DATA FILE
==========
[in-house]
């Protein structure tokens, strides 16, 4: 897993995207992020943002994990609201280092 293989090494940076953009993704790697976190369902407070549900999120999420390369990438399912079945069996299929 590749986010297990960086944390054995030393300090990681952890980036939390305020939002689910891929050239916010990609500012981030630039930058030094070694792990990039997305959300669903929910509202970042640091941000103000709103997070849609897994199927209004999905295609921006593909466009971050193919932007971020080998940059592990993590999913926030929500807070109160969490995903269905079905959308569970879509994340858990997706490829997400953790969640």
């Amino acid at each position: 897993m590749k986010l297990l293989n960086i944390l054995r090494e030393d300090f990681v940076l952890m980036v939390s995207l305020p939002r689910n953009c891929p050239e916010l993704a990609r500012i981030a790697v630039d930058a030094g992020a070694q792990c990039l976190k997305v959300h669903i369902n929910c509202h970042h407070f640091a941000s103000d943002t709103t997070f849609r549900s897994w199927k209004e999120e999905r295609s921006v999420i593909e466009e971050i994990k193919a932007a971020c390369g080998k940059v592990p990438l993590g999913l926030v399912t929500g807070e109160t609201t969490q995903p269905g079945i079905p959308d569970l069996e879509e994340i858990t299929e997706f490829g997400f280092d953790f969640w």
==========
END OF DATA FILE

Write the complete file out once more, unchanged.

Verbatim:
[in-house]
């Protein structure tokens, strides 16, 4: 897993995207992020943002994990609201280092 293989090494940076953009993704790697976190369902407070549900999120999420390369990438399912079945069996299929 590749986010297990960086944390054995030393300090990681952890980036939390305020939002689910891929050239916010990609500012981030630039930058030094070694792990990039997305959300669903929910509202970042640091941000103000709103997070849609897994199927209004999905295609921006593909466009971050193919932007971020080998940059592990993590999913926030929500807070109160969490995903269905079905959308569970879509994340858990997706490829997400953790969640």
């Amino acid at each position: 897993m590749k986010l297990l293989n960086i944390l054995r090494e030393d300090f990681v940076l952890m980036v939390s995207l305020p939002r689910n953009c891929p050239e916010l993704a990609r500012i981030a790697v630039d930058a030094g992020a070694q792990c990039l976190k997305v959300h669903i369902n929910c509202h970042h407070f640091a941000s103000d943002t709103t997070f849609r549900s897994w199927k209004e999120e999905r295609s921006v999420i593909e466009e971050i994990k193919a932007a971020c390369g080998k940059v592990p990438l993590g999913l926030v399912t929500g807070e109160t609201t969490q995903p269905g079945i079905p959308d569970l069996e879509e994340i858990t299929e997706f490829g997400f280092d953790f969640w």